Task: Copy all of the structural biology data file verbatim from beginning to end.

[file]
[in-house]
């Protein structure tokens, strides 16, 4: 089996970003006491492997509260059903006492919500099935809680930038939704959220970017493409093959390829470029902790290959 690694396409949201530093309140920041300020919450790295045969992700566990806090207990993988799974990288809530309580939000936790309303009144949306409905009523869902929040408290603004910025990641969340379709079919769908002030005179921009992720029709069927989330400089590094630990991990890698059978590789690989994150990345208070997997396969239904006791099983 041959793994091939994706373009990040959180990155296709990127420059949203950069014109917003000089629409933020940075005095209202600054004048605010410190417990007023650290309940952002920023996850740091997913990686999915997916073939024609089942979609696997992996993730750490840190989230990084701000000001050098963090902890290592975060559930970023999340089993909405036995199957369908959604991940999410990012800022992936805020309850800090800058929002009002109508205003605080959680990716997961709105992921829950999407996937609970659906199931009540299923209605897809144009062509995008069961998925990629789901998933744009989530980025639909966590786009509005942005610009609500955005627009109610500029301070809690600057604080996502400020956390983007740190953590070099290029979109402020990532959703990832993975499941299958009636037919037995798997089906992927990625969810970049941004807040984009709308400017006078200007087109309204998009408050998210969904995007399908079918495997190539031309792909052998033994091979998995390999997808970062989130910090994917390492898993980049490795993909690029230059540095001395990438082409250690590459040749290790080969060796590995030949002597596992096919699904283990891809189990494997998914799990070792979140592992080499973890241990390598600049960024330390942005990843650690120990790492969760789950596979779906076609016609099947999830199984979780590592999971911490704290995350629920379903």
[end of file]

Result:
[in-house]
């Protein structure tokens, strides 16, 4: 089996970003006491492997509260059903006492919500099935809680930038939704959220970017493409093959390829470029902790290959 690694396409949201530093309140920041300020919450790295045969992700566990806090207990993988799974990288809530309580939000936790309303009144949306409905009523869902929040408290603004910025990641969340379709079919769908002030005179921009992720029709069927989330400089590094630990991990890698059978590789690989994150990345208070997997396969239904006791099983 041959793994091939994706373009990040959180990155296709990127420059949203950069014109917003000089629409933020940075005095209202600054004048605010410190417990007023650290309940952002920023996850740091997913990686999915997916073939024609089942979609696997992996993730750490840190989230990084701000000001050098963090902890290592975060559930970023999340089993909405036995199957369908959604991940999410990012800022992936805020309850800090800058929002009002109508205003605080959680990716997961709105992921829950999407996937609970659906199931009540299923209605897809144009062509995008069961998925990629789901998933744009989530980025639909966590786009509005942005610009609500955005627009109610500029301070809690600057604080996502400020956390983007740190953590070099290029979109402020990532959703990832993975499941299958009636037919037995798997089906992927990625969810970049941004807040984009709308400017006078200007087109309204998009408050998210969904995007399908079918495997190539031309792909052998033994091979998995390999997808970062989130910090994917390492898993980049490795993909690029230059540095001395990438082409250690590459040749290790080969060796590995030949002597596992096919699904283990891809189990494997998914799990070792979140592992080499973890241990390598600049960024330390942005990843650690120990790492969760789950596979779906076609016609099947999830199984979780590592999971911490704290995350629920379903």